**def** forAll[A](a: Gen[A])(f: A => Boolean): Prop

Without knowing more about the representation of Gen, it’s hard to say whether there’s enough information here to be able to generate values of type A (which is what we need to implement check). So for now let’s turn our attention to Gen, to get a better idea of what it means and what its dependencies might be.

**8.2.3. The meaning and API of generators**

We determined earlier that a Gen[A] was something that knows how to generate values of type A. What are some ways it could do that? Well, it could *randomly* generate these values. Look back at the example from *chapter 6*—there, we gave an interface for a purely functional random number generator RNG and showed how to make it convenient to combine computations that made use of it. We could just make Gen a type that wraps a State transition over a random number generator:^{[}^{4}^{]}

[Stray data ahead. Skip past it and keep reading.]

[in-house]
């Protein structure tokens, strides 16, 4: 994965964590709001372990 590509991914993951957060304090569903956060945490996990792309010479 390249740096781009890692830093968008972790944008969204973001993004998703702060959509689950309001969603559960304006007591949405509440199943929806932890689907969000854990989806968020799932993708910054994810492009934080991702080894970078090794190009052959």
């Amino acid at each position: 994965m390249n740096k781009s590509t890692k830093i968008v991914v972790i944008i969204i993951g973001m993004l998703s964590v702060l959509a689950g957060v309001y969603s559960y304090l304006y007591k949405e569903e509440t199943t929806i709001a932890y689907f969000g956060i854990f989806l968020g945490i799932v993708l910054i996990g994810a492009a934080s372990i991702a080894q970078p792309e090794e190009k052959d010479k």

^{4} Recall the definition: case class State[S,A](run: S => (A,S)).

**case class** Gen[A](sample: State[RNG,A])

**Exercise 8.4**

Implement Gen.choose using this representation of Gen. It should generate integers in the range start to stopExclusive. Feel free to use functions you’ve already written.

**def** choose(start: Int, stopExclusive: Int): Gen[Int]

**Exercise 8.5**

Let’s see what else we can implement using this representation of Gen. Try implementing unit, boolean, and listOfN.